Saturday, 7 June 2008

I'm Going to Have a Baby !

Once you know for sure that you’re pregnant, you can expect to start noticing lots of changes to your body. Although your bump won’t start to show until your second trimester, hormonal changes are likely to give you lower energy levels and possibly morning sickness, so make sure you start to give yourself a break and take things a bit easier from now on.

Estimated due date
Antenatal check-ups
Morning sickness
Pregnancy symptoms
Folic acid Bleeding and miscarriage
‘Booking’ appointments
Lifestyle advice
Dating scan
Blood tests
Healthy eating

Pregnancy is 40 weeks long because it’s dated from the first day of your last period, not from the first day of a missed period as you’d think. This means that if you do a pregnancy test on the first day of a missed period you’re already around four weeks pregnant.

If you want to work out your estimated due date, just put your dates into our Due date calculator.

Try not to put too much store by the date though – unless you’ve had fertility treatment you won’t know exactly when in your cycle your egg was fertilised, so the EDD is just a rough guide.

Only 5% of babies are actually born on the estimated date of delivery – the majority are born two weeks either side.


Your GP will book you in for your first antenatal check-up towards the end of the first trimester at 8 to 12 weeks, and arrange a ‘dating’ scan to confirm how many weeks pregnant you are.

Most antenatal care is either GP - or midwife-led for women with normal low-risk pregnancies. You may also see an obstetrician (a hospital doctor who specialises in childbirth) at the beginning and end of your pregnancy, or more frequently if you are having twins, or develop complications or want to discuss something specific, such as an elective Caesarean (a pre-planned delivery by Caesarean section).

If it’s your first pregnancy, you will have up to 10 check-ups unless there are any complications, (seven if you’ve had a baby before).

Pregnancy is now regarded as a normal life event and not an illness! You’ll get to take care of your own medical records, keeping them safe at home and bringing them to appointments with you.


As your pregnancy progresses, you may experience other physical symptoms. These include:

You may feel absolutely whacked and can’t seem to get enough sleep. And you definitely aren’t up to going out after work! Try to catch up at weekends with lie-ins and lots of lazy days. Experts say the tiredness is a symptom of all the hormonal upheaval and frenetic activity going on inside you. Don’t worry, this is only temporary and you should get more energy soon.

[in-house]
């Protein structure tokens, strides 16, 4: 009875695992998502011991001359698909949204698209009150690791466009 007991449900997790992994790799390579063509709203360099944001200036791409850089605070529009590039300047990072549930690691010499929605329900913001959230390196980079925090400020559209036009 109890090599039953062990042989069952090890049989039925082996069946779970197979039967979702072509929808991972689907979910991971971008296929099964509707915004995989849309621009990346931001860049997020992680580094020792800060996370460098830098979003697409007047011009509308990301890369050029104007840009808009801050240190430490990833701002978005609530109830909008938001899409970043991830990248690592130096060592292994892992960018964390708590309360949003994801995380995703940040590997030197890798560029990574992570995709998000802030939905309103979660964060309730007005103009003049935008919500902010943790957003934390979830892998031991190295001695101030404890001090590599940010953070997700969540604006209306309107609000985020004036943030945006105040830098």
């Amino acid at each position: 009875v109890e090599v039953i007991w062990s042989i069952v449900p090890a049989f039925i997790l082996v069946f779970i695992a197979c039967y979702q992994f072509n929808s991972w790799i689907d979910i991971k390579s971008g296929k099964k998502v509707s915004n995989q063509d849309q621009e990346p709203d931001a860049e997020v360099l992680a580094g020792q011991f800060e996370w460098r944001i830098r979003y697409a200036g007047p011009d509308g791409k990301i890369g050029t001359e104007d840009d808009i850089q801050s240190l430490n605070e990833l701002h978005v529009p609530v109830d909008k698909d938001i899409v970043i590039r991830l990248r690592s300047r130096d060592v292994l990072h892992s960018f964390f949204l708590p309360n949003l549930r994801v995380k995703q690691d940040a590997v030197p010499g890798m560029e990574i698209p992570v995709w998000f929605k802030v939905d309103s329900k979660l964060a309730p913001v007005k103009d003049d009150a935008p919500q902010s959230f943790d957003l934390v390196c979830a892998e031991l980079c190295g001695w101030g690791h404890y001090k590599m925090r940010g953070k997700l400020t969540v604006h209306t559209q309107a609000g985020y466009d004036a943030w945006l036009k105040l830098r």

Tender breasts
You may notice your breasts are very sensitive and seem to be growing very fast! Your nipples may seem larger, darker and stand out more, too. You may need a bigger bra size and it’s probably a good idea to go and get measured for a maternity bra now to ensure you’re getting the right support.

More trips to the loo
Frequent urges to pass urine are also common at this stage of pregnancy. This is caused by your uterus expanding and pressing down on your bladder. Don’t cut back on liquids though, as this only makes the problem worse and can also put you at risk of dehydration. Drink eight glasses of water a day and practise pulling up your pelvic floor muscles to control your bladder.

This is difficult to describe, but you may notice a funny metallic taste in your mouth.

You may suffer from occasional headaches. These are quite normal and are thought to be caused by fluctuating hormones. After the first trimester, they can be treated with the recommended dose of paracetamol. If the headaches are frequent or severe in later pregnancy, tell your midwife or GP as they could be a sign of pre-eclampsia.

Vaginal discharge
You’ll probably notice an increase in white or clear vaginal discharge. If the discharge becomes coloured, smelly, or causes itching or soreness, you should tell your midwife or GP. This could be a sign of a vaginal infection, such as thrush, which may require a swab test and treatment. Later in pregnancy, vaginal infections, such as Group B Streptococcus, can have implications for you and your baby.


Lots of clinics perform dating scans at between 10 and 12 weeks to literally ‘date’ the pregnancy and to check how many babies you are carrying – but in some areas of the country, you may have to wait until 20 weeks for an ‘anomaly’ scan.

You will be asked to drink about two pints of water before the scan to fill up your bladder. This pushes up the uterus to give a clearer picture. You’ll then have gel rubbed on your belly and a hand-held transducer will then be passed smoothly backwards and forwards over your skin. If you look at the monitor, you’ll see a picture of your baby on the screen. If the picture is difficult to make out, the radiographer will explain it. She will measure the baby to check she is measuring the right size for your dates. She may use this information to give you a new EDD, which is usually more accurate than the original date.

You can ask for a copy of the scan picture (most hospitals make a small charge for this), and some hospitals will let you purchase a video recording, too.

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